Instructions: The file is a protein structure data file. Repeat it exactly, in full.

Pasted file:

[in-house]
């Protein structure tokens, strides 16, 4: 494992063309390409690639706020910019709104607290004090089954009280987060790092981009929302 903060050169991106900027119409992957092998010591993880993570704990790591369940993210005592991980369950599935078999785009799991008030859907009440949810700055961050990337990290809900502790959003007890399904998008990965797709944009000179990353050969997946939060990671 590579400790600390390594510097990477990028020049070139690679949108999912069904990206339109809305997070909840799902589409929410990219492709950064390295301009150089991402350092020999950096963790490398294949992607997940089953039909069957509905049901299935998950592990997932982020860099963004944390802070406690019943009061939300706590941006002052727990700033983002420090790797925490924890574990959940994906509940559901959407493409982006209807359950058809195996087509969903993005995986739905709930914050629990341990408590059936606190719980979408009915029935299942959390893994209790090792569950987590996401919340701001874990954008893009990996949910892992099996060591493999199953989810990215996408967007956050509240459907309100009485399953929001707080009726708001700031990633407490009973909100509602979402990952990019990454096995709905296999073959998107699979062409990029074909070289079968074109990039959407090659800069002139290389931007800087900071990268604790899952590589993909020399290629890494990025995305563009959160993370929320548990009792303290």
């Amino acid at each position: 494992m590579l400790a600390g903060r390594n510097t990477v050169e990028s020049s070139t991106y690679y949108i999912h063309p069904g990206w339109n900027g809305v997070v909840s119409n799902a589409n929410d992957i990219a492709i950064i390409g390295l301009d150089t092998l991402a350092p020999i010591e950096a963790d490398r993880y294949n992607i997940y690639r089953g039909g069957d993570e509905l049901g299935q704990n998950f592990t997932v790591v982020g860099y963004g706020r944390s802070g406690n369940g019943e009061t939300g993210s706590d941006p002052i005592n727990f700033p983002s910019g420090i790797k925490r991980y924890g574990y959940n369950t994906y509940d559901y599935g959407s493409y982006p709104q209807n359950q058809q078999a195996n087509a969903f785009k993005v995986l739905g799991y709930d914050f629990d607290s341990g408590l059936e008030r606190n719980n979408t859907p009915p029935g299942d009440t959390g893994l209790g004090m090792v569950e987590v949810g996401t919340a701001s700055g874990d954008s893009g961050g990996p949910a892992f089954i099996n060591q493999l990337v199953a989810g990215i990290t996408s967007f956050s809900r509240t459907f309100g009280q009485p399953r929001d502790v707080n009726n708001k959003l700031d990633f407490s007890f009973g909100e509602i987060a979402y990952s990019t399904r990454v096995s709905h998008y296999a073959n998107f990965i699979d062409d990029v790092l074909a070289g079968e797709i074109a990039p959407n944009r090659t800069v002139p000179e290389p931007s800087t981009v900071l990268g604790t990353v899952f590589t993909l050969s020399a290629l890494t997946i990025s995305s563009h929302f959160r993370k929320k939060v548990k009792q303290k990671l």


[in-house]
């Protein structure tokens, strides 16, 4: 494992063309390409690639706020910019709104607290004090089954009280987060790092981009929302 903060050169991106900027119409992957092998010591993880993570704990790591369940993210005592991980369950599935078999785009799991008030859907009440949810700055961050990337990290809900502790959003007890399904998008990965797709944009000179990353050969997946939060990671 590579400790600390390594510097990477990028020049070139690679949108999912069904990206339109809305997070909840799902589409929410990219492709950064390295301009150089991402350092020999950096963790490398294949992607997940089953039909069957509905049901299935998950592990997932982020860099963004944390802070406690019943009061939300706590941006002052727990700033983002420090790797925490924890574990959940994906509940559901959407493409982006209807359950058809195996087509969903993005995986739905709930914050629990341990408590059936606190719980979408009915029935299942959390893994209790090792569950987590996401919340701001874990954008893009990996949910892992099996060591493999199953989810990215996408967007956050509240459907309100009485399953929001707080009726708001700031990633407490009973909100509602979402990952990019990454096995709905296999073959998107699979062409990029074909070289079968074109990039959407090659800069002139290389931007800087900071990268604790899952590589993909020399290629890494990025995305563009959160993370929320548990009792303290």
């Amino acid at each position: 494992m590579l400790a600390g903060r390594n510097t990477v050169e990028s020049s070139t991106y690679y949108i999912h063309p069904g990206w339109n900027g809305v997070v909840s119409n799902a589409n929410d992957i990219a492709i950064i390409g390295l301009d150089t092998l991402a350092p020999i010591e950096a963790d490398r993880y294949n992607i997940y690639r089953g039909g069957d993570e509905l049901g299935q704990n998950f592990t997932v790591v982020g860099y963004g706020r944390s802070g406690n369940g019943e009061t939300g993210s706590d941006p002052i005592n727990f700033p983002s910019g420090i790797k925490r991980y924890g574990y959940n369950t994906y509940d559901y599935g959407s493409y982006p709104q209807n359950q058809q078999a195996n087509a969903f785009k993005v995986l739905g799991y709930d914050f629990d607290s341990g408590l059936e008030r606190n719980n979408t859907p009915p029935g299942d009440t959390g893994l209790g004090m090792v569950e987590v949810g996401t919340a701001s700055g874990d954008s893009g961050g990996p949910a892992f089954i099996n060591q493999l990337v199953a989810g990215i990290t996408s967007f956050s809900r509240t459907f309100g009280q009485p399953r929001d502790v707080n009726n708001k959003l700031d990633f407490s007890f009973g909100e509602i987060a979402y990952s990019t399904r990454v096995s709905h998008y296999a073959n998107f990965i699979d062409d990029v790092l074909a070289g079968e797709i074109a990039p959407n944009r090659t800069v002139p000179e290389p931007s800087t981009v900071l990268g604790t990353v899952f590589t993909l050969s020399a290629l890494t997946i990025s995305s563009h929302f959160r993370k929320k939060v548990k009792q303290k990671l």